The fact that Doukyuusei continues to be celebrated is telling of its relevance in BL. Some say that it showed BL as a form of art. Others think that it paid homage to early shounen’ai works and made it relevant and contemporary. Some even find it quite real. I think it showed the best qualities of the genre at a time when everyone needed a reminder why BL was amazing. For that, I am grateful. For that, I have a special place for Doukyuusei in my heart.
BL’s Best Practices
As I watched the DVD, I continued to believe how this title still shows BL’s best practices. Why can’t all the amazing BL stories be animated as beautifully like this? I’ve seen some of the best BL stories in live action and to be honest, no handsome actor can save crappy acting. Let’s be honest, not all handsome young actors make good actors. Even the animated BL we’ve seen to this day hardly has the same care given in this series. Is it because those recent titles are part of a media mix machine while this — Doukyuusei — is considered art?
Should we treat Doukyuusei better because critics consider it art? Just as importantly, is everything else out there just crap so we should stop caring except for these select few?
Questions like this make me feel uneasy simply because I know there is no right answer. I don’t think Nakamura Shungiku cared less for her work compared to Nakamura Asumiko. I am certain that one hour of Doukyuusei should not be compared to 24 episodes of Junjou Romantica. But such questions certainly raises the eternal question of high art vs. low art and I am firm believer that there is merit in all art forms, high or low.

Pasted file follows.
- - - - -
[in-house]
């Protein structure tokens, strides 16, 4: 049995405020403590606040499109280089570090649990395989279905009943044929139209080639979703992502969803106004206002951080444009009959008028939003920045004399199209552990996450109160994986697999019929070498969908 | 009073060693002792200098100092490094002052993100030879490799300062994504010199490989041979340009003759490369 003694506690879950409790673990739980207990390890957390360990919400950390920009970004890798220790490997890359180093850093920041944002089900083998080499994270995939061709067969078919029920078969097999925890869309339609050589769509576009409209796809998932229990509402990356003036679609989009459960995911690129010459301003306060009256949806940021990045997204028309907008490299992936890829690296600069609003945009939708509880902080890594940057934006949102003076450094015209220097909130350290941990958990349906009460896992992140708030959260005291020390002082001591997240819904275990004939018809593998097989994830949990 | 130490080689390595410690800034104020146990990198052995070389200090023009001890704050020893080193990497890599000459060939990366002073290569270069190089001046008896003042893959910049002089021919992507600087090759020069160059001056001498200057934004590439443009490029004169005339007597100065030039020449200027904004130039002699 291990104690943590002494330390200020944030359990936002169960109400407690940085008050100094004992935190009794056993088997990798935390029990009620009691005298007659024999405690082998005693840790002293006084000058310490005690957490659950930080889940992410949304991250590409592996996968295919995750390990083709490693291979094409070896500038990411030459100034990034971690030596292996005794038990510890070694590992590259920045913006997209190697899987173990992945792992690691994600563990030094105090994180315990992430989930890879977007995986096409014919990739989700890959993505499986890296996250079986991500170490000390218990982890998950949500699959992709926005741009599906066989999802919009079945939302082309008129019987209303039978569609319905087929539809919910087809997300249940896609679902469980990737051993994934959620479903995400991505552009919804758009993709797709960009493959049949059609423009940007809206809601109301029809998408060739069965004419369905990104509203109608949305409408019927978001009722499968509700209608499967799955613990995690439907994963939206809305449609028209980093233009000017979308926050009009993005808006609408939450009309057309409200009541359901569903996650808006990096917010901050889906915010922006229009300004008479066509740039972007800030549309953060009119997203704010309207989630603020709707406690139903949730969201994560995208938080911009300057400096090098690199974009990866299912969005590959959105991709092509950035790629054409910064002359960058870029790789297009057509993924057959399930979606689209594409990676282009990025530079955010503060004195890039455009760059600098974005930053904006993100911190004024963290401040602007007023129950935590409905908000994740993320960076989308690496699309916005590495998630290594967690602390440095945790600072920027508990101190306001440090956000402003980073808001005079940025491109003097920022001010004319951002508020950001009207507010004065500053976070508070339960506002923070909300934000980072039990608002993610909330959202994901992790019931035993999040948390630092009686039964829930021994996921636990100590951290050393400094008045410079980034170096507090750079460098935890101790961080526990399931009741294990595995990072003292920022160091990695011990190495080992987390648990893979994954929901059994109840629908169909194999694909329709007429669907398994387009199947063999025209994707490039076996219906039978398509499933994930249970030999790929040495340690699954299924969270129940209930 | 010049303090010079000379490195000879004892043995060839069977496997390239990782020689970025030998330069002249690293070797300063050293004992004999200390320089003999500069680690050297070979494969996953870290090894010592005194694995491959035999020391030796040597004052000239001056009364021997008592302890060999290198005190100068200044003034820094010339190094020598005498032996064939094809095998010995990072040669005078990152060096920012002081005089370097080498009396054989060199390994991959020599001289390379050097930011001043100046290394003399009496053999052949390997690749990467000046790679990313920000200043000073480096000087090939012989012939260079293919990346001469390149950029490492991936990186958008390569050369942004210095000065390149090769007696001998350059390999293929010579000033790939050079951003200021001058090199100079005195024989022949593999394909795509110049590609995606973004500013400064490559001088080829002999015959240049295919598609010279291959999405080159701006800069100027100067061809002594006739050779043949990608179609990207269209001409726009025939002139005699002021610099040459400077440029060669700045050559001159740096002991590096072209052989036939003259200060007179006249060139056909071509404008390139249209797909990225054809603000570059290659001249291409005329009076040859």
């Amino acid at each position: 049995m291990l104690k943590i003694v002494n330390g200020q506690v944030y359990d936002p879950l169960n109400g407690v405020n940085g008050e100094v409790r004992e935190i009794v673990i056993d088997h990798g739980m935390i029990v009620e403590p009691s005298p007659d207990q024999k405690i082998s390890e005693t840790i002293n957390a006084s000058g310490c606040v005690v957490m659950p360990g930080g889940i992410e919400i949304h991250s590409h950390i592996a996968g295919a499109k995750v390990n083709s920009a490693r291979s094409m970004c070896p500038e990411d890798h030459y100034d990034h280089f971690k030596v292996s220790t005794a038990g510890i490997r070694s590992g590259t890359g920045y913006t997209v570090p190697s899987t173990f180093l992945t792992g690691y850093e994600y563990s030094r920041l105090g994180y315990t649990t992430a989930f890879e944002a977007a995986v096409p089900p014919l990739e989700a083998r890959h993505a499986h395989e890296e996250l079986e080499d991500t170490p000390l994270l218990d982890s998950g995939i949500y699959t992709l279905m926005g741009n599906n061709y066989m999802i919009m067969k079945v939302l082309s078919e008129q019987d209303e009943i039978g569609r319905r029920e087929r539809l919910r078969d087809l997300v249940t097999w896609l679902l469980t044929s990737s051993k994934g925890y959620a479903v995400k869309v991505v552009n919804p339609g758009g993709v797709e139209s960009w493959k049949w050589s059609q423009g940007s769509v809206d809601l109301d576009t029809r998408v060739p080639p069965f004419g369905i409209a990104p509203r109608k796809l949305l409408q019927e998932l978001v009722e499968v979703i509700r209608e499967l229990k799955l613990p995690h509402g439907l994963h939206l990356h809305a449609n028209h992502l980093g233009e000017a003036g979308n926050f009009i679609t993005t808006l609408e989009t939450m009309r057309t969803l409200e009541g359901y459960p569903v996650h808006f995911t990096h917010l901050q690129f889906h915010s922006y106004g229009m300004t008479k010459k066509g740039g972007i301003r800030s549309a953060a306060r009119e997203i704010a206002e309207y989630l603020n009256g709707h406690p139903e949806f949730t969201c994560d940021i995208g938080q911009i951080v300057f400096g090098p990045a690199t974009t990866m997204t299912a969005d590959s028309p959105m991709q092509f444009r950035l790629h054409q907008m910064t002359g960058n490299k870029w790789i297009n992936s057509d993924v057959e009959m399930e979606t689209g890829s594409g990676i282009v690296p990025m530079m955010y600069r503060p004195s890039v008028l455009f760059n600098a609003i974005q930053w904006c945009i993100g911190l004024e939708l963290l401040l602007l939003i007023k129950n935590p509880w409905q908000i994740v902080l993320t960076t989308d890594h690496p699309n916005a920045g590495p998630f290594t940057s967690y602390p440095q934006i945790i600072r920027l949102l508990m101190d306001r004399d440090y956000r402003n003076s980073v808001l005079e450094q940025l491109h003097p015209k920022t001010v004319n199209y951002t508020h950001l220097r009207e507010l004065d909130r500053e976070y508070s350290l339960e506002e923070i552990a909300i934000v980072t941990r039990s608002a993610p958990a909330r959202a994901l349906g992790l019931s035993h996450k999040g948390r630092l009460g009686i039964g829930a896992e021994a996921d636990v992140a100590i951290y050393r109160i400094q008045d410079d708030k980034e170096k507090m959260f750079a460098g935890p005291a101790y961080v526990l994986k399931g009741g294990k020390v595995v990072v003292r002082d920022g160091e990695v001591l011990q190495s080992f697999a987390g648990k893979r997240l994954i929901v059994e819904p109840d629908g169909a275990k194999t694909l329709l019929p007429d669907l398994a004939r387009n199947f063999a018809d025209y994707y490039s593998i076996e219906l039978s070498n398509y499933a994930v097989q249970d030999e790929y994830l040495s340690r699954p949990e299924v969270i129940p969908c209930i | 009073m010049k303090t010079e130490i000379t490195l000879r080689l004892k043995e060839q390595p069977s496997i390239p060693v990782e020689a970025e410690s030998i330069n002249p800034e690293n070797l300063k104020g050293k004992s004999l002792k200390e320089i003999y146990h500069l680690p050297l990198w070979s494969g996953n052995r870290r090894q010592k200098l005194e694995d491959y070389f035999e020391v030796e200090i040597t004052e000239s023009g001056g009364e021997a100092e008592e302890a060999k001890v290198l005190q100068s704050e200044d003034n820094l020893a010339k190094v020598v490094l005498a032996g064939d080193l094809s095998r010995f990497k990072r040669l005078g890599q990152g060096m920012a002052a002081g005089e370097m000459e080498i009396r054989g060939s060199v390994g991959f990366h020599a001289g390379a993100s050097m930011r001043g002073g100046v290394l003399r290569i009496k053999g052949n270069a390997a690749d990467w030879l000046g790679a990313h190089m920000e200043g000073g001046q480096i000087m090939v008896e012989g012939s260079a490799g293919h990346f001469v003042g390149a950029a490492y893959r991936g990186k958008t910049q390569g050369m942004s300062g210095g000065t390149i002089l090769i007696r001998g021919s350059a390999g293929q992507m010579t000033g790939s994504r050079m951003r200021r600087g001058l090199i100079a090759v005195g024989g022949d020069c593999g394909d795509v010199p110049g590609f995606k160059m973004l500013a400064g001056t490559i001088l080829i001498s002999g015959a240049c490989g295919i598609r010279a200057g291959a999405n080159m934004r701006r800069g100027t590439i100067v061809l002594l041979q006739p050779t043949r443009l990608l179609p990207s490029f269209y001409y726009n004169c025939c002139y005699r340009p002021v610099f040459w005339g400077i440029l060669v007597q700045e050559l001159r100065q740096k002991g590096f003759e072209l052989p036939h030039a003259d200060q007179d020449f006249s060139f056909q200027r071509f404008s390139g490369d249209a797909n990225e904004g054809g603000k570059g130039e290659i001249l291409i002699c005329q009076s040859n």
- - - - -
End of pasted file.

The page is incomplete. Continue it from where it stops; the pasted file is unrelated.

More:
Yes, Doukyuusei was beautifully done. The animation was as comfortable as reading the comic. It is bright. Warm. Shining. Refreshing. For fans of Umino Chico’s Honey and Clover, this might just be your cup of tea. The direction was mostly due to the intentions of its director who wanted to capture the manga’s atmosphere in this movie. Perhaps it was easier because the comic was like a great storyboard they could work with. Maybe the story itself was just good to begin with. Maybe they managed to do so well because the movie just lasted an hour. Seriously, have we ever paid for a movie that lasted an hour?
There’s a part of me that believes Doukyuusei was spoiled because many believe that a work like this is art. You can feel it in the movie and even the packaging of the DVD. The Limited Edition DVD comes with the soundtrack (which is amazing) and a drama CD (which is cute). It also comes with a small artbook which shows the animation process of the title. The packaging’s embossed with Nakamura Asumiko’s illustrations that you can say you’ve physically touched her work.
So much care and thought went into this work. And while I think that should be celebrated, there’s a part of me that screams, “Why can’t all these amazing BL works be treated in the same manner!?!” While I sat back in awe of this amazing title, I can’t help but feel bittersweet. To recognise this title as exceptional means acknowledging the failures of the genre and maybe the industry. But I suppose that’s good in a way. Not all things are perfect but when we strive for perfection, beautiful things emerge.